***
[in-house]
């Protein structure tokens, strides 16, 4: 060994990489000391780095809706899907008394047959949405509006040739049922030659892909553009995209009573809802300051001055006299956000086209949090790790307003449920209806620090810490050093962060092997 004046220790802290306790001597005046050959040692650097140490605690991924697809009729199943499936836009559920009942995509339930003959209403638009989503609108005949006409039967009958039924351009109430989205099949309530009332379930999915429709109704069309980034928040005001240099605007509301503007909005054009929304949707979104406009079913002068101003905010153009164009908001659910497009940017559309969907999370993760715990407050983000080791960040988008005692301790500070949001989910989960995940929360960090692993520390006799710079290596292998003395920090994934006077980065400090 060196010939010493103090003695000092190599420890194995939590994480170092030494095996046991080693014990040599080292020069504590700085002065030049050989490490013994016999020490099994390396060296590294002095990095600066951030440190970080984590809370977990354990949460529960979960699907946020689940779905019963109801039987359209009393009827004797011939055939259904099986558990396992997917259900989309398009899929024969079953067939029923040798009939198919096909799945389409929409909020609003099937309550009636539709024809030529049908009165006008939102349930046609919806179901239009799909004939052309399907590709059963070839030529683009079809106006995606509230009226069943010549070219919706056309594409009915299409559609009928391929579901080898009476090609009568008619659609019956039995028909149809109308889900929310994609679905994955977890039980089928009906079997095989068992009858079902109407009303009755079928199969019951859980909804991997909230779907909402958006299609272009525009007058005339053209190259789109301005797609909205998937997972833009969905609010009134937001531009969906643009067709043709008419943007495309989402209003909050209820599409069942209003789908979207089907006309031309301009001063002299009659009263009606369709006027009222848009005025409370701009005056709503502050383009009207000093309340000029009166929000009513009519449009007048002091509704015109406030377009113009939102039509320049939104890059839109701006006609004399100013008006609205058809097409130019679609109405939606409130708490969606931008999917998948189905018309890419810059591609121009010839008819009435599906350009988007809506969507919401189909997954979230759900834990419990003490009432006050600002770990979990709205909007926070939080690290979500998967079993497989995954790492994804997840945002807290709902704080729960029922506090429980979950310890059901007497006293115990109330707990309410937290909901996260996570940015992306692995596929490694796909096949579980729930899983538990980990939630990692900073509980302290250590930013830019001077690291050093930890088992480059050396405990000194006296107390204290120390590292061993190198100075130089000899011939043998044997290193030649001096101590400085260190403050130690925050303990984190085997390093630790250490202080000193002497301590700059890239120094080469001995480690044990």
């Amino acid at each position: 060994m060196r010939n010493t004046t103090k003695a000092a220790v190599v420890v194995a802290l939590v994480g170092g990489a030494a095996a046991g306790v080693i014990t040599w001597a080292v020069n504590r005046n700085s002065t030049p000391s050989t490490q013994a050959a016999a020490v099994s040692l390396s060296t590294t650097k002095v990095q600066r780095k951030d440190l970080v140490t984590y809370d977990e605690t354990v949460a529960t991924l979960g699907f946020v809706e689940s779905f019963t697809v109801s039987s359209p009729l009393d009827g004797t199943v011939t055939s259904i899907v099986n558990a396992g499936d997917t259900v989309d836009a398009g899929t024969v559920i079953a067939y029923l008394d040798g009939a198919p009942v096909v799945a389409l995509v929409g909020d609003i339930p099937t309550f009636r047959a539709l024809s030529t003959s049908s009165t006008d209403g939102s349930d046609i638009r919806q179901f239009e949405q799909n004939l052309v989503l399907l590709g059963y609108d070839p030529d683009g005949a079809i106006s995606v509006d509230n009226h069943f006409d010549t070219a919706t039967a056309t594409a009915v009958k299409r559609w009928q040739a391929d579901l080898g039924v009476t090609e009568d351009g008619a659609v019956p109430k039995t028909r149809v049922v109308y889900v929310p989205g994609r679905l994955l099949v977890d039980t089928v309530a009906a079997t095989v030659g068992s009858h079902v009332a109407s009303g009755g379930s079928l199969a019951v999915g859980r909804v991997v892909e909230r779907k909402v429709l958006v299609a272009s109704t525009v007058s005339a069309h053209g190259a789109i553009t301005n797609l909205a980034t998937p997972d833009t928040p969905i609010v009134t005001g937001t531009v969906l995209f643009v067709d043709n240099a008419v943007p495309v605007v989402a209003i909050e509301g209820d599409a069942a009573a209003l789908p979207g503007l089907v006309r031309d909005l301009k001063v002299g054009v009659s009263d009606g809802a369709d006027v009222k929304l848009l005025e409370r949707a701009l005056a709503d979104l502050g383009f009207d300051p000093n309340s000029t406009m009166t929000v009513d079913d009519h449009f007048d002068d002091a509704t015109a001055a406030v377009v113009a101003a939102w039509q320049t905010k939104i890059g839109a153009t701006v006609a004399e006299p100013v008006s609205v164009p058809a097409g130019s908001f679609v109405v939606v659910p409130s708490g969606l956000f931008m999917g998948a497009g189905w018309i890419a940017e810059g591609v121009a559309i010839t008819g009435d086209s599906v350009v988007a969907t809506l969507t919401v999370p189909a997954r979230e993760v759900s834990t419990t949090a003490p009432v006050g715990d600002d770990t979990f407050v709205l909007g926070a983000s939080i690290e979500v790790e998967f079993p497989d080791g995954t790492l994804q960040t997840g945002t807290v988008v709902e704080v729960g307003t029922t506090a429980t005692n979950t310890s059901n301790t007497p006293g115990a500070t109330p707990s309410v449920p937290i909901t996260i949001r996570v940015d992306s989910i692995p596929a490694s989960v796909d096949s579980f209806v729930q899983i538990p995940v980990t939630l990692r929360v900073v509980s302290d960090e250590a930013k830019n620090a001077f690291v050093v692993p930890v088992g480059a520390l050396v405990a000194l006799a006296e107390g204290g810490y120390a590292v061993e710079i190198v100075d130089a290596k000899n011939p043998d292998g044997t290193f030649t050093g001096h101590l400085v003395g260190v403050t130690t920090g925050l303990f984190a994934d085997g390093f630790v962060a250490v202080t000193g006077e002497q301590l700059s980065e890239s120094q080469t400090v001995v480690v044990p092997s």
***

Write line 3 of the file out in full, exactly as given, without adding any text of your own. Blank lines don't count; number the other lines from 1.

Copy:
């Amino acid at each position: 060994m060196r010939n010493t004046t103090k003695a000092a220790v190599v420890v194995a802290l939590v994480g170092g990489a030494a095996a046991g306790v080693i014990t040599w001597a080292v020069n504590r005046n700085s002065t030049p000391s050989t490490q013994a050959a016999a020490v099994s040692l390396s060296t590294t650097k002095v990095q600066r780095k951030d440190l970080v140490t984590y809370d977990e605690t354990v949460a529960t991924l979960g699907f946020v809706e689940s779905f019963t697809v109801s039987s359209p009729l009393d009827g004797t199943v011939t055939s259904i899907v099986n558990a396992g499936d997917t259900v989309d836009a398009g899929t024969v559920i079953a067939y029923l008394d040798g009939a198919p009942v096909v799945a389409l995509v929409g909020d609003i339930p099937t309550f009636r047959a539709l024809s030529t003959s049908s009165t006008d209403g939102s349930d046609i638009r919806q179901f239009e949405q799909n004939l052309v989503l399907l590709g059963y609108d070839p030529d683009g005949a079809i106006s995606v509006d509230n009226h069943f006409d010549t070219a919706t039967a056309t594409a009915v009958k299409r559609w009928q040739a391929d579901l080898g039924v009476t090609e009568d351009g008619a659609v019956p109430k039995t028909r149809v049922v109308y889900v929310p989205g994609r679905l994955l099949v977890d039980t089928v309530a009906a079997t095989v030659g068992s009858h079902v009332a109407s009303g009755g379930s079928l199969a019951v999915g859980r909804v991997v892909e909230r779907k909402v429709l958006v299609a272009s109704t525009v007058s005339a069309h053209g190259a789109i553009t301005n797609l909205a980034t998937p997972d833009t928040p969905i609010v009134t005001g937001t531009v969906l995209f643009v067709d043709n240099a008419v943007p495309v605007v989402a209003i909050e509301g209820d599409a069942a009573a209003l789908p979207g503007l089907v006309r031309d909005l301009k001063v002299g054009v009659s009263d009606g809802a369709d006027v009222k929304l848009l005025e409370r949707a701009l005056a709503d979104l502050g383009f009207d300051p000093n309340s000029t406009m009166t929000v009513d079913d009519h449009f007048d002068d002091a509704t015109a001055a406030v377009v113009a101003a939102w039509q320049t905010k939104i890059g839109a153009t701006v006609a004399e006299p100013v008006s609205v164009p058809a097409g130019s908001f679609v109405v939606v659910p409130s708490g969606l956000f931008m999917g998948a497009g189905w018309i890419a940017e810059g591609v121009a559309i010839t008819g009435d086209s599906v350009v988007a969907t809506l969507t919401v999370p189909a997954r979230e993760v759900s834990t419990t949090a003490p009432v006050g715990d600002d770990t979990f407050v709205l909007g926070a983000s939080i690290e979500v790790e998967f079993p497989d080791g995954t790492l994804q960040t997840g945002t807290v988008v709902e704080v729960g307003t029922t506090a429980t005692n979950t310890s059901n301790t007497p006293g115990a500070t109330p707990s309410v449920p937290i909901t996260i949001r996570v940015d992306s989910i692995p596929a490694s989960v796909d096949s579980f209806v729930q899983i538990p995940v980990t939630l990692r929360v900073v509980s302290d960090e250590a930013k830019n620090a001077f690291v050093v692993p930890v088992g480059a520390l050396v405990a000194l006799a006296e107390g204290g810490y120390a590292v061993e710079i190198v100075d130089a290596k000899n011939p043998d292998g044997t290193f030649t050093g001096h101590l400085v003395g260190v403050t130690t920090g925050l303990f984190a994934d085997g390093f630790v962060a250490v202080t000193g006077e002497q301590l700059s980065e890239s120094q080469t400090v001995v480690v044990p092997s």